As kids, the fields around us were ‘polka doted’ with cows, they were everywhere. Whenever you crossed a pasture a quick scan to see if the bull was about became standard ‘survival’ practise. As a dare we would grab hold of the electric fencing, set up to stop the cows braking out onto lusher grass. Bike riding slalom skills were required to avoid the twice daily application of cow poo which was literally splattered up and down just about every lane and byway as countless cows were brought up for morning and evening milking. Farms and lanes had a bitter sweet smell of cow poo and silage, which I found strangely pleasant (perhaps that’s just me). There’s still a junction in our village known as ‘smelly corner’ but I doubt if there has been a cow on that farm for twenty five years or more.

Cindy’s dad, Stan, was a farmer as was Stan’s dad, his dad, and his dad’s dad. Their family farm was in the middle of High Halden, I say ‘was’ because it’s now a selection of ‘desirable residences’ with not a blade out of place let alone a silage clamp. Elm Tree Farm was typical of its type and of its time in its framing diversities, including the requisite herd of black and white Frisian cows. Within living memory Stan and his dad had delivered milk, cream, farm kitchen butter, and eggs from a horse drawn cart. The milk being ladled directly from a churn straight into the customers own jug. (There’s a carbon foot print to ponder, hand milked, no diesel, no bottles, not even any foil bottle tops!)

Given her lineage, Cindy’s hankering to have a house cow was totally predictable, so we out and brought a ………. GOAT !

She may well have a blood line of cow keepers going back generations, but Cindy is scared stiff of the critters. Herself will sit astride a horse which looks to me as if its having a fit….. but she won’t go within thirty passes of a cow. Me, I’m not comfortable with cows or horses, my blood line goes back through generations of jobbing plumbers, so more ballcocks than bullocks in my case.

A scan of the local classifieds located us our first goat. Yet again blissfully ignorant we went to see our proposed addition to the Forsham Cottage mad house! We listened intently to the ‘Goat Bloke’ as he told us what he (and we) thought we needed to know. He showed us how to tether the goat. He showed us how to house the goat. He showed how to milk the goat. He showed us how when trimming the goats hoofs it was essential to hold the beast properly because if you didn’t it would kick out and you would plunge your pen knife into your leg. Goat Bloke demonstrated how to bleed quite badly whilst doing a one legged hopping dance and cursing at a disinterested goat. Mr and Mrs Goat Bloke started shouting at each other about ruined trousers, tetanus and tourniquets. Mr Goat Bloke did not look at all well as they sped off in the direction of A&E.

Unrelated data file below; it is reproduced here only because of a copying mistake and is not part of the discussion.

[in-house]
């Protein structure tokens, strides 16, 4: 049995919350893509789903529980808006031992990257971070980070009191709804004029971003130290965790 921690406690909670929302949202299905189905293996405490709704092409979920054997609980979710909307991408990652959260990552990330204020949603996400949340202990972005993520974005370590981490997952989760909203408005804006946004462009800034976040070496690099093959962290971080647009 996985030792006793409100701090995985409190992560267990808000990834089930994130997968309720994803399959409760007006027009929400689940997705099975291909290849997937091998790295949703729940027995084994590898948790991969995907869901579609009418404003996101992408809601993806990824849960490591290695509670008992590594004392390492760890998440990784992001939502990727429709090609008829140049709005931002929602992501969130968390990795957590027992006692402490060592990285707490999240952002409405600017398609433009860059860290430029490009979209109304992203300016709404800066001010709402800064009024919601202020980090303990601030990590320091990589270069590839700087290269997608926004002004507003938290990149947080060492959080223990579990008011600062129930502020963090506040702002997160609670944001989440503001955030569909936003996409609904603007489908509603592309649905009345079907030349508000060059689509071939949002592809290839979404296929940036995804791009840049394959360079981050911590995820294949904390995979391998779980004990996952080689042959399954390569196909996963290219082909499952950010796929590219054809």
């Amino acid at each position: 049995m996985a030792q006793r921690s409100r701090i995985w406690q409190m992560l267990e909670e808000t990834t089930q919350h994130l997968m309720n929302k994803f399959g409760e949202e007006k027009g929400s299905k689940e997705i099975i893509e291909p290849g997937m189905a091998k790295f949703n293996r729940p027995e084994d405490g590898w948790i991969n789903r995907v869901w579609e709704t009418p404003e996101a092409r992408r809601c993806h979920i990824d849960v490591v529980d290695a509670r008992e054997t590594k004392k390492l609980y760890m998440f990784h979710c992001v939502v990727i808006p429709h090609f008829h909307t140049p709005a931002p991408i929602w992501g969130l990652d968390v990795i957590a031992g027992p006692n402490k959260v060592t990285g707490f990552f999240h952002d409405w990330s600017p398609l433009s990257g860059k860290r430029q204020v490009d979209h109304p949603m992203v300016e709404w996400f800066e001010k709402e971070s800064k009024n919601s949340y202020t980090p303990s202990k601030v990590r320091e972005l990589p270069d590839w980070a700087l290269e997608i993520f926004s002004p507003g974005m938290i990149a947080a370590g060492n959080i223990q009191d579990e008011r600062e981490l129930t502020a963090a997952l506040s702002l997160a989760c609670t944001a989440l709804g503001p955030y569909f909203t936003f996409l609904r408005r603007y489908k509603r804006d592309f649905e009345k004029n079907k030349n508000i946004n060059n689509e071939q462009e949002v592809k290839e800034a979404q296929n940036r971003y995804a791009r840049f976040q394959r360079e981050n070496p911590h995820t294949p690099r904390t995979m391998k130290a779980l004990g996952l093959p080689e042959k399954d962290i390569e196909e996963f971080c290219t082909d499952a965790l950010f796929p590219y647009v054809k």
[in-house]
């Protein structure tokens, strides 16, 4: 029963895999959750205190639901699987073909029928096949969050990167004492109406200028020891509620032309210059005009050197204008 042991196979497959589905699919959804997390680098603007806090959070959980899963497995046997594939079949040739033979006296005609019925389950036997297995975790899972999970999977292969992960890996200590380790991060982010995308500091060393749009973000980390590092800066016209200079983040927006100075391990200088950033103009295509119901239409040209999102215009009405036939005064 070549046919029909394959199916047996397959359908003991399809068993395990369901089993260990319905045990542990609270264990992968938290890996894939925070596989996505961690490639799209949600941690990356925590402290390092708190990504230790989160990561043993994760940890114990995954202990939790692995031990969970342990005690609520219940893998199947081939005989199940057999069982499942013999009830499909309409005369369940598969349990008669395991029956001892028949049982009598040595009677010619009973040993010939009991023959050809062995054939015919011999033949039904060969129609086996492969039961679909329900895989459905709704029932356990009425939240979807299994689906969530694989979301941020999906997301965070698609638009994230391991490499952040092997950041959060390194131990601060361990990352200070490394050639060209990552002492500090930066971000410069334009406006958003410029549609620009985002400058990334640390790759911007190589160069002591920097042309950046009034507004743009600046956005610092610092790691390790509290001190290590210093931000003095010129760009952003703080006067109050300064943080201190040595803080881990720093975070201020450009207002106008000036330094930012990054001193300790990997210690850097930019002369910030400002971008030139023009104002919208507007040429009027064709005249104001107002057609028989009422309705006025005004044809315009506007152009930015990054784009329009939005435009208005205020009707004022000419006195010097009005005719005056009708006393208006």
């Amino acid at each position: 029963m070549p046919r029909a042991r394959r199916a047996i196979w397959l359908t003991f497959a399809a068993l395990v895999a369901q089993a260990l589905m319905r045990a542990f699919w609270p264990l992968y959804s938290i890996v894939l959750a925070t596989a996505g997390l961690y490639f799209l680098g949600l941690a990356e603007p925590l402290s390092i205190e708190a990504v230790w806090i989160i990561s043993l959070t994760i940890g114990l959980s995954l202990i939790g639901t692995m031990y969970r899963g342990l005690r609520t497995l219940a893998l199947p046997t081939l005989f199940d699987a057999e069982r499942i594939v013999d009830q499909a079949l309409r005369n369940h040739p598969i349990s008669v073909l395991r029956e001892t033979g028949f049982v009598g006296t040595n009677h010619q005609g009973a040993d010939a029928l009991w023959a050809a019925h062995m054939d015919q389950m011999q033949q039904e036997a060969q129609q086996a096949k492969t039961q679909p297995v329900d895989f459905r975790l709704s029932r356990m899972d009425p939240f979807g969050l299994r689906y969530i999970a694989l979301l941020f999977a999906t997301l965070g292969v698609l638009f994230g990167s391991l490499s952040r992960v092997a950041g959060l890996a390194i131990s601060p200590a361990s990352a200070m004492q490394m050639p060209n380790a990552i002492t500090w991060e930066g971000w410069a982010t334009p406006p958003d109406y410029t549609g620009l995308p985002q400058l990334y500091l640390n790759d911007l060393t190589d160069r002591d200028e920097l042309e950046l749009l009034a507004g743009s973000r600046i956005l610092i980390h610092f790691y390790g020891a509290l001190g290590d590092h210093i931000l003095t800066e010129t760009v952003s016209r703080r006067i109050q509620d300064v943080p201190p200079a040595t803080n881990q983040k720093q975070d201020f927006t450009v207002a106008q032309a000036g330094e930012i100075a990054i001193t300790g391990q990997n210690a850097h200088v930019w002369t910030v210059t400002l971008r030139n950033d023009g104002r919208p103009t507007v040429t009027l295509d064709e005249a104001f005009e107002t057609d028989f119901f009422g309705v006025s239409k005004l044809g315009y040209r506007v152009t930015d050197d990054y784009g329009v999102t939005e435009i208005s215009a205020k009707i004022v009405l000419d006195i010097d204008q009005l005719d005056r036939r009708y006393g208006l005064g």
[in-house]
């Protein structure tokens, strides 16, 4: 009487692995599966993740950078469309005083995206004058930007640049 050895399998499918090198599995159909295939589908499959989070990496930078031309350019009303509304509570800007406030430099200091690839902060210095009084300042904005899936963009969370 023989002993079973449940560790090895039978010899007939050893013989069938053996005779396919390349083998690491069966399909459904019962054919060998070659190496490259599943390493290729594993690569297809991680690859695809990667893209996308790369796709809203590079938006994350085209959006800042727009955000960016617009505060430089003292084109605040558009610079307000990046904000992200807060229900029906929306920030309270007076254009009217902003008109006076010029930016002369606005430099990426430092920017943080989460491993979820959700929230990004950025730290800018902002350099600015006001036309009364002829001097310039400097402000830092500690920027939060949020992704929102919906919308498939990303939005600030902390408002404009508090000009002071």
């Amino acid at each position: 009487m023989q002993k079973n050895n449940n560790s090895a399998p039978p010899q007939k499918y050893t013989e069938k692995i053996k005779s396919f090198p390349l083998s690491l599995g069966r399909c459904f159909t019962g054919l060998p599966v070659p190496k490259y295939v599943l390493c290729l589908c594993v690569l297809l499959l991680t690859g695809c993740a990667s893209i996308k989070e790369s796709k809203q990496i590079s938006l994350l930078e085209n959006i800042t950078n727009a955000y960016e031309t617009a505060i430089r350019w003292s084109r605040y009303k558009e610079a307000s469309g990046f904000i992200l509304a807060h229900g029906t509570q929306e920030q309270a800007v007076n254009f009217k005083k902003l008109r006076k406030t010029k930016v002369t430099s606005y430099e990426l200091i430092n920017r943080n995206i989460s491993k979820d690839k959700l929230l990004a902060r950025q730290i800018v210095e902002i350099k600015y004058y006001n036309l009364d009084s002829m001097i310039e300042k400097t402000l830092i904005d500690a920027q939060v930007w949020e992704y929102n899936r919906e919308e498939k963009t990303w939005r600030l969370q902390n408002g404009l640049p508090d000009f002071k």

We posted £60 though Goat Bloke’s letter box and took the goat home. ……. another interesting day.

“That’s disgusting, what would Louise have said”

“Come and push down on the goats bum to see if she wants to mate”. That’s a welcome home greeting that only a select few would have had.

Coming home after dark from a late shift I found Cindy and the goat bathed in the light radiating from the back door. Gert the goat was very animated, anxiously shuffling from side to side, bleating persistently and waging her tail like a child with a flag. Having consulted the books Cindy reckoned this behaviour meant our Gert was on heat, but she needed conformation of her prognosis by having me ‘act the Billy’. Feeling slightly self-conscious I stood behind Gerty and pressed down on her hips. Gerty registered her ‘requirement’ by bracing herself for some ‘nooky’ action. My remonstrations that I was too tired, and she’d have to wait till morning, got me ’THAT’ look from Cindy and her mum (who I didn’t realise was there) went back to the telly, muttering something about “that’s disgusting, what would Louise have said” (Cindy’s gran) .